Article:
Although immigration reform will permanently remove the Republican party from control over Washington, many Republican congresscritters support immigration reform. There are various reasons, but it primarily comes down to self-interest. Most Republicans are from "safe" districts, so immigration reform won't--over the short term--threaten their jobs. In addition, they have the potential to reap significant financial incentives to do so from wealthy and powerful donors--especially agriculture and businesses concerned with reducing labor prices.
The media (both liberal and conservative) tends to focus on the unskilled workers coming north from Central America. However, there is also a push to continue to increase the number of H1B visas for "highly skilled" workers--programmers and engineers, primarily. Most of the opposition to expanding H1B visa programs comes from those who point out that the allegations of a shortage of highly trained workers is a lie.
However, there is another aspect to consider, which is that as more H1B workers are allowed into a particular field or business, they will work to protect their own, and drive out American workers. Case in point is InfoSys. Computer World reports on a discrimination suit filed against the Company by an American worker who was harassed and discriminated against by a predominantly Indian work force. From the article:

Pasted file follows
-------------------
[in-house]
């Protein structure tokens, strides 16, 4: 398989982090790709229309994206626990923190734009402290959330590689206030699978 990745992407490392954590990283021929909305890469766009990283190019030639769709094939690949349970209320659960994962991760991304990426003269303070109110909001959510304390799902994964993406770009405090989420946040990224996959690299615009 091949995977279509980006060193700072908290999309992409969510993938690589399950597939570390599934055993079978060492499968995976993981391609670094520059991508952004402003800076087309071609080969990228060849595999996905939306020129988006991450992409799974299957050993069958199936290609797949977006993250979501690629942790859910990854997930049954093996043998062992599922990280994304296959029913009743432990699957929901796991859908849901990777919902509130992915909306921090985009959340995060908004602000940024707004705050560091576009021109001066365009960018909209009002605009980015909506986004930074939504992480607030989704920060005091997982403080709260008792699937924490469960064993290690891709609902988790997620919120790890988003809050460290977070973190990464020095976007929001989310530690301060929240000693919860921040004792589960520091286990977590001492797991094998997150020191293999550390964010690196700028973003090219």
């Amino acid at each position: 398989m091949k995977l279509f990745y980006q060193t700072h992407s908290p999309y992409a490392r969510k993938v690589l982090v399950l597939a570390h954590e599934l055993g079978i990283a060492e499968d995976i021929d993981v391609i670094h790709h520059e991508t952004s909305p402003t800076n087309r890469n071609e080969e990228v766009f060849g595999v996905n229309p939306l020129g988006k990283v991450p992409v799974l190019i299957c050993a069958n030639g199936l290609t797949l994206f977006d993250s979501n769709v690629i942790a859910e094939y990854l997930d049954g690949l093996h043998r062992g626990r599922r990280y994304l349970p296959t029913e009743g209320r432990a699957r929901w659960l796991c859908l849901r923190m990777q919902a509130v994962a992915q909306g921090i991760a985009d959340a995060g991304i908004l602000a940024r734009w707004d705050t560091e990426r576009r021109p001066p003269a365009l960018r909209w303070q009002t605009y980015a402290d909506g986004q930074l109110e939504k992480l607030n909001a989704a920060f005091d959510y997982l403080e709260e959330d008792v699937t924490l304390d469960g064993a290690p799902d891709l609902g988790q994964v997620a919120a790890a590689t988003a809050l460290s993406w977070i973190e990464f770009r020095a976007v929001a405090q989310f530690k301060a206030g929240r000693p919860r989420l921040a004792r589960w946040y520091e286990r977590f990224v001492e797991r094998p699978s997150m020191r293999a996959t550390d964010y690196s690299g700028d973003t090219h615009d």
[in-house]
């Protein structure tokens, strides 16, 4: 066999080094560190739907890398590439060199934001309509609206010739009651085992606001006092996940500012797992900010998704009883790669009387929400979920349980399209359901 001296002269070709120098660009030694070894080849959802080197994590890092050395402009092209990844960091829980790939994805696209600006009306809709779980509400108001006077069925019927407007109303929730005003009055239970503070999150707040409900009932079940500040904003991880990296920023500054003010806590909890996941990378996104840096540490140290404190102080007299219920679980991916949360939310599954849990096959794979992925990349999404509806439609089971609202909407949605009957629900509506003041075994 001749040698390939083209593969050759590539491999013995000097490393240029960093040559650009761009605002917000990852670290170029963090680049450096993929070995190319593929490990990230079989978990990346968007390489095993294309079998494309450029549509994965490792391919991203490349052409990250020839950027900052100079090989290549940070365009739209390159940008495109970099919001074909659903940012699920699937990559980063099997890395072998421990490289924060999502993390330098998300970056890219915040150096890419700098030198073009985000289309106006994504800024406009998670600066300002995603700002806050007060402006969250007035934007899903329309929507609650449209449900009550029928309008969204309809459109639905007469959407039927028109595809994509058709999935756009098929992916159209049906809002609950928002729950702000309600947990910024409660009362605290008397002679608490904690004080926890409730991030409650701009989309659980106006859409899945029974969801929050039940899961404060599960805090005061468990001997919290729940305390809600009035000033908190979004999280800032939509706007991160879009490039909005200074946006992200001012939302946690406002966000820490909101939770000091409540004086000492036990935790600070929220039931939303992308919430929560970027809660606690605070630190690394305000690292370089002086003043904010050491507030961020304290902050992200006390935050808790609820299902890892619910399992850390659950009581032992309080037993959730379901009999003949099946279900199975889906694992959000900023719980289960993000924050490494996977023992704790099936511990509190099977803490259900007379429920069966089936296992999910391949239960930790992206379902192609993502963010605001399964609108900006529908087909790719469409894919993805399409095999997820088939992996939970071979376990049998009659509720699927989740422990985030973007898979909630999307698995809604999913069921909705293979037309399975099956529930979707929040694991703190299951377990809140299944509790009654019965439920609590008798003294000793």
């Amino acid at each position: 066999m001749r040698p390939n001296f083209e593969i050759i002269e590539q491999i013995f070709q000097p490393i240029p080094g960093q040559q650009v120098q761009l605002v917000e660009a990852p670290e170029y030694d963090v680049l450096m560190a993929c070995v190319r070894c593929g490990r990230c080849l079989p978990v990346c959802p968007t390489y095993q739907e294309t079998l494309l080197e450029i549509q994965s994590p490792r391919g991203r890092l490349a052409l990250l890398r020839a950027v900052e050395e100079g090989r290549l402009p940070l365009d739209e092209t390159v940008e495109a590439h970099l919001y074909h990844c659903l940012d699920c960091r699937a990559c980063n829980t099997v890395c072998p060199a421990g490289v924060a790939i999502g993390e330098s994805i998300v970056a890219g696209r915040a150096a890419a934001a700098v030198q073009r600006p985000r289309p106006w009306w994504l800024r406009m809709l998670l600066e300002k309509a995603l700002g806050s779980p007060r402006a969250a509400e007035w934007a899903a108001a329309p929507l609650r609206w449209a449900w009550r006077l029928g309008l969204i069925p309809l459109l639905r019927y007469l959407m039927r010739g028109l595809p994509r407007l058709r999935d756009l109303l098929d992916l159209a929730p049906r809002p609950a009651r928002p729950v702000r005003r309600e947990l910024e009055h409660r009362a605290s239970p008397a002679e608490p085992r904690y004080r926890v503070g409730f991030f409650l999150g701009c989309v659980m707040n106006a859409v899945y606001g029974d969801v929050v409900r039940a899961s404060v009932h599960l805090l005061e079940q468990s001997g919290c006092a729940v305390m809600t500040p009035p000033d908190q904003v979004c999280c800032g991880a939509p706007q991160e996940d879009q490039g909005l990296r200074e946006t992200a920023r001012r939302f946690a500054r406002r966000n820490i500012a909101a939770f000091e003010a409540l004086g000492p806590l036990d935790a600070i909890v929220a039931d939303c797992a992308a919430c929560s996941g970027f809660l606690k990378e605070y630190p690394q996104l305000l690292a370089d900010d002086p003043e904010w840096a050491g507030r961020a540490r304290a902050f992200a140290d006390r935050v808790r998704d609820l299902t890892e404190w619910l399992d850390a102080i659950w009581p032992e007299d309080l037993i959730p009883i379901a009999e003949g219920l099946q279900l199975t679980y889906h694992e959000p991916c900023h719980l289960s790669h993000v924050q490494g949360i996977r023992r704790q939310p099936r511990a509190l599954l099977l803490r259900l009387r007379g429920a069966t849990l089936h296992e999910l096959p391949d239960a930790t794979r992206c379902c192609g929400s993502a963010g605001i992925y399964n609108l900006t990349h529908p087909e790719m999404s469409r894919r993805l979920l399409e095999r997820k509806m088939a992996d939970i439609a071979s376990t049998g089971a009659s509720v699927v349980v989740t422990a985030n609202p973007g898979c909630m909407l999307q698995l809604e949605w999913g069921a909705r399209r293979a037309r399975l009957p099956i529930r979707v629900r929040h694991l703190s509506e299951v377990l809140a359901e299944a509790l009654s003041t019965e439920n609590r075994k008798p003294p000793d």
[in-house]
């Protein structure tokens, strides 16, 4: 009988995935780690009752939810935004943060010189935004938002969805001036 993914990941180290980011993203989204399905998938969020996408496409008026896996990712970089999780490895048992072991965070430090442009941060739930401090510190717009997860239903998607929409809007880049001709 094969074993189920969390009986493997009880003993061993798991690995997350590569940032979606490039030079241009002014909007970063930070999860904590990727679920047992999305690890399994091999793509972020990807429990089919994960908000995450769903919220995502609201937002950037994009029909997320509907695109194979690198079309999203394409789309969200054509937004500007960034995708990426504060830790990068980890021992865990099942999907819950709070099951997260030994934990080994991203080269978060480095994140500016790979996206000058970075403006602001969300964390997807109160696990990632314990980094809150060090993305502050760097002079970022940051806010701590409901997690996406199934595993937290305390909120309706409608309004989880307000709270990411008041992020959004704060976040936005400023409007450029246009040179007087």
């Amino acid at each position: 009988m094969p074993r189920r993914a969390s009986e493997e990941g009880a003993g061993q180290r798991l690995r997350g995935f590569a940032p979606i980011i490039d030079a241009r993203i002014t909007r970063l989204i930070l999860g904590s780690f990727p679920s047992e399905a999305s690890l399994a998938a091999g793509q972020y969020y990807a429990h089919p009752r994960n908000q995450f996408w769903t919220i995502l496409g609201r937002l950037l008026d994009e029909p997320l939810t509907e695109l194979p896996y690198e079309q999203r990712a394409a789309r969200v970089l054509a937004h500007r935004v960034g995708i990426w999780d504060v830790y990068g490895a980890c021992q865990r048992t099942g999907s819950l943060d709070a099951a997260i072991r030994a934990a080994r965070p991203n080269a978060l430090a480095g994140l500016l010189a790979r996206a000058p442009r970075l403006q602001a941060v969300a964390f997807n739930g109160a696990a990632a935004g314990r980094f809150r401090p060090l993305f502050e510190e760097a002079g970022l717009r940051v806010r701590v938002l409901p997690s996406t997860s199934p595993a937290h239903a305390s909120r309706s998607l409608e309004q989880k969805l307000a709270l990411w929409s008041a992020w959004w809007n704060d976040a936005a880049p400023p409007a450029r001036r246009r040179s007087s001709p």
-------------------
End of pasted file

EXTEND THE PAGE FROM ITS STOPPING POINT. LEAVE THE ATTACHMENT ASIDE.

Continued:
The passage of the Affordable Care Act brought with it a burst of IT spending and hiring. The District of Columbia, for instance, hired offshore outsourcing firm Infosys for $49.5 million to build its Healthcare Exchange.
The India-based Infosys brought in H-1B visa holders to work on the government project. And of the approximately 100 Infosys employees working on the healthcare project, only three were American, according to a civil lawsuit filed in federal court.
The IT professional making the claim, Layla Bolten, has a degree in computer science and has been in IT since 1996. An experienced tester, which is what she was hired for, Bolten often helped less-experienced staff.
But the lawsuit contends Bolten was harassed because she was not Indian and excluded from work conversations by supervisors who spoke Hindi. People with less experience were promoted over her, and she eventually quit.(H/t Instapundit)